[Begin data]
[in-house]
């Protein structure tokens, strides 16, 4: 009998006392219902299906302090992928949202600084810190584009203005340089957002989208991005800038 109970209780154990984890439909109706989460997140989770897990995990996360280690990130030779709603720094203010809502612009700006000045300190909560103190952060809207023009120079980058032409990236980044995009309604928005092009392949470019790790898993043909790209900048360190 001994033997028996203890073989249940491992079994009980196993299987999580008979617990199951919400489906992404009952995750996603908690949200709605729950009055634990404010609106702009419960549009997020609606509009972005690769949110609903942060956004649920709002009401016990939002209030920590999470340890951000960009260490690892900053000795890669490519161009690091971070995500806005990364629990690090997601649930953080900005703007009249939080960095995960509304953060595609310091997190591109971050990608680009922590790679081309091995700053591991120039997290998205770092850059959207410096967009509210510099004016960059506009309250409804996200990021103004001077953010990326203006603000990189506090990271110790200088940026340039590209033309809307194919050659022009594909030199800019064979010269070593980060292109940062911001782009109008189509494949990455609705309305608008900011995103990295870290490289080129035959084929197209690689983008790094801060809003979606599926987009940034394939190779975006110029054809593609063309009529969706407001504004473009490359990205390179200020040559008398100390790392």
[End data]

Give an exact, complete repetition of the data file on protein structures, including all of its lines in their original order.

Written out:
[in-house]
């Protein structure tokens, strides 16, 4: 009998006392219902299906302090992928949202600084810190584009203005340089957002989208991005800038 109970209780154990984890439909109706989460997140989770897990995990996360280690990130030779709603720094203010809502612009700006000045300190909560103190952060809207023009120079980058032409990236980044995009309604928005092009392949470019790790898993043909790209900048360190 001994033997028996203890073989249940491992079994009980196993299987999580008979617990199951919400489906992404009952995750996603908690949200709605729950009055634990404010609106702009419960549009997020609606509009972005690769949110609903942060956004649920709002009401016990939002209030920590999470340890951000960009260490690892900053000795890669490519161009690091971070995500806005990364629990690090997601649930953080900005703007009249939080960095995960509304953060595609310091997190591109971050990608680009922590790679081309091995700053591991120039997290998205770092850059959207410096967009509210510099004016960059506009309250409804996200990021103004001077953010990326203006603000990189506090990271110790200088940026340039590209033309809307194919050659022009594909030199800019064979010269070593980060292109940062911001782009109008189509494949990455609705309305608008900011995103990295870290490289080129035959084929197209690689983008790094801060809003979606599926987009940034394939190779975006110029054809593609063309009529969706407001504004473009490359990205390179200020040559008398100390790392």